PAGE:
50 Instruction and Learning

51 Subject Matter Student investigations and explorations allowed me to learn more about some electricity concepts and see things from various perspectives through their experiences.

52 Assessment of learning
E-portfolios are a great way to differentiate as they allow different ways for student to show their learning. “…it helps you show your teacher what you learned by letting you take pictures and videos.” “I felt it helped my learning because I was more excited for Science and wanted to use the iPad and be more part of the group.” “… I was more interested in using e-portfolio and using the iPads instead of writing on paper and reading from a textbook.” “ I can improve my work at home and show my parents.”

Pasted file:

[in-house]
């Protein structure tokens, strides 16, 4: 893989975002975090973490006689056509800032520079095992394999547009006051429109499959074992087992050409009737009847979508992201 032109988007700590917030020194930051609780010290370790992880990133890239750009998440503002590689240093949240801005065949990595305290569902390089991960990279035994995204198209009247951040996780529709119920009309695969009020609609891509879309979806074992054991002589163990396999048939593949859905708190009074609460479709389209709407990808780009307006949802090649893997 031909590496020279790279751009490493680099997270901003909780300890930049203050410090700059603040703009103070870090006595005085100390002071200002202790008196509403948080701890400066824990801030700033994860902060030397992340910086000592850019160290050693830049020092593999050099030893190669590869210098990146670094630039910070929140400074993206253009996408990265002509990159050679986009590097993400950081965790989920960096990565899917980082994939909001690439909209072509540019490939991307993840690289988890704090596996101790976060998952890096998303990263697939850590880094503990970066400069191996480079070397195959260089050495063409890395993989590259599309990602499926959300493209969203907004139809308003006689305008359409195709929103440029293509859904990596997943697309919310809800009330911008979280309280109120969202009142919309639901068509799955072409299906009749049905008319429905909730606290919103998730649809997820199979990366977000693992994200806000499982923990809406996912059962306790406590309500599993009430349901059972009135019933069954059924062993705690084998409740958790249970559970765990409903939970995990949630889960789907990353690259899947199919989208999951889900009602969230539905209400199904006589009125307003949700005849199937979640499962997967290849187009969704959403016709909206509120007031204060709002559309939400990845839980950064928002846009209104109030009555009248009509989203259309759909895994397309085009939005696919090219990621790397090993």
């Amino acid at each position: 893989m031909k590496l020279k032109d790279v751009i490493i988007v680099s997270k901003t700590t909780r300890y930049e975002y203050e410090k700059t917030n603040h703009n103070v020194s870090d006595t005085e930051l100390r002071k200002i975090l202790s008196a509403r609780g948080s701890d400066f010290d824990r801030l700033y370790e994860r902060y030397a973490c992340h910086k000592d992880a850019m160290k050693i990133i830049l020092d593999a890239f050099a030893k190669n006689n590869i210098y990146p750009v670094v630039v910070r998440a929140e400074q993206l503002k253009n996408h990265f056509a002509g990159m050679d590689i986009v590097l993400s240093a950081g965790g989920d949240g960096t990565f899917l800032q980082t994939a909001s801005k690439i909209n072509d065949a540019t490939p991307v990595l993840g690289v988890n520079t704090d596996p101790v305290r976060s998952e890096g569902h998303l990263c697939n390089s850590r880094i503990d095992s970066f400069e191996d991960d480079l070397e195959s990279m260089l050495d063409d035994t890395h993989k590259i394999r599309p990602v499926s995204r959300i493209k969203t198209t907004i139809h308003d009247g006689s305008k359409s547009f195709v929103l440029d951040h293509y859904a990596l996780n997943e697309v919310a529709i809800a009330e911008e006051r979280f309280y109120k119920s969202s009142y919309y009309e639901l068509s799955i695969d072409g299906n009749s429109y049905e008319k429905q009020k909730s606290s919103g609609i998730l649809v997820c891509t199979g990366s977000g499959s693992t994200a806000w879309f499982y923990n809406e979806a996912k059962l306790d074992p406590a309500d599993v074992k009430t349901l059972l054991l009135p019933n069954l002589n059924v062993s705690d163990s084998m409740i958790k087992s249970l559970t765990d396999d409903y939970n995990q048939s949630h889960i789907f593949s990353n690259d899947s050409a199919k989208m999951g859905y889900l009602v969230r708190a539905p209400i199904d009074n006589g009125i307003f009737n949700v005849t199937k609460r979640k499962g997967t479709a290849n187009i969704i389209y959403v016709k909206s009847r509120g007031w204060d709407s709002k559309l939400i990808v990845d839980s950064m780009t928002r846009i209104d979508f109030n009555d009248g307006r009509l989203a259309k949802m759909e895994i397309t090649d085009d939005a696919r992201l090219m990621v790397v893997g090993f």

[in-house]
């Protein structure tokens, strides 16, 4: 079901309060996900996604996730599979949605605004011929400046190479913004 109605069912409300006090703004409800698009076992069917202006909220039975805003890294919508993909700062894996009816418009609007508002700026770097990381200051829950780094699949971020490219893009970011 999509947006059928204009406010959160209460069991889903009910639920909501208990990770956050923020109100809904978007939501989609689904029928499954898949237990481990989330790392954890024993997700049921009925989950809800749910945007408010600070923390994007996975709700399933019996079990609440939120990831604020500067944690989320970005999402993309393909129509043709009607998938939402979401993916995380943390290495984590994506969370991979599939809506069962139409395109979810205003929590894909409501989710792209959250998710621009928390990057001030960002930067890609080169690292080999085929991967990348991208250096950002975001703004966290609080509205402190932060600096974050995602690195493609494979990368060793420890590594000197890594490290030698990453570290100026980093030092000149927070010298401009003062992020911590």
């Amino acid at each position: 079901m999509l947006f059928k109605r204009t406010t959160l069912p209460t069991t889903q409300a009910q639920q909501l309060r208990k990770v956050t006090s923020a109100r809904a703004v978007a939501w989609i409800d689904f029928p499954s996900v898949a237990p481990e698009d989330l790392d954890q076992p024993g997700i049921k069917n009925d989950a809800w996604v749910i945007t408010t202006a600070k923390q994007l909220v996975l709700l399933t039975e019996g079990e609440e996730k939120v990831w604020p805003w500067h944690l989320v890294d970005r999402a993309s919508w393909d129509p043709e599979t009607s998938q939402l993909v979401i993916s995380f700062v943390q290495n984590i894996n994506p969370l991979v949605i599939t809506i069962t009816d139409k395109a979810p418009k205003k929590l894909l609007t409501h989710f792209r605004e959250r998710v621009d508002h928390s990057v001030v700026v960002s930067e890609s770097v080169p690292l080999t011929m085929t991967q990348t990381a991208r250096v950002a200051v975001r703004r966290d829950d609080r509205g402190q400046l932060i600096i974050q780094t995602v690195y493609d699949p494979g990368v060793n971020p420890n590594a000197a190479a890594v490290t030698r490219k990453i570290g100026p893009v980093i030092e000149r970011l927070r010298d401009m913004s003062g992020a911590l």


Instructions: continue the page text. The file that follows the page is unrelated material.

53 Assessment of Learning

54 Assessment for learning
Students appreciate descriptive feedback and use it to improve their learning “…easy access from home and school so I could improve my answers at home and learn from my mistakes.” “…your teacher can look at your work and leave comments on what you did good on and what you need to work on.” “…if you don’t have something right the teacher will leave a comment on it and tell you what you did wrong or need to improve.” “You can edit your work anywhere, not just at school.” “I like that we can comment and learn from the teacher’s comments for future projects.” “The teachers get to write more comments.”

55 Assessment for learning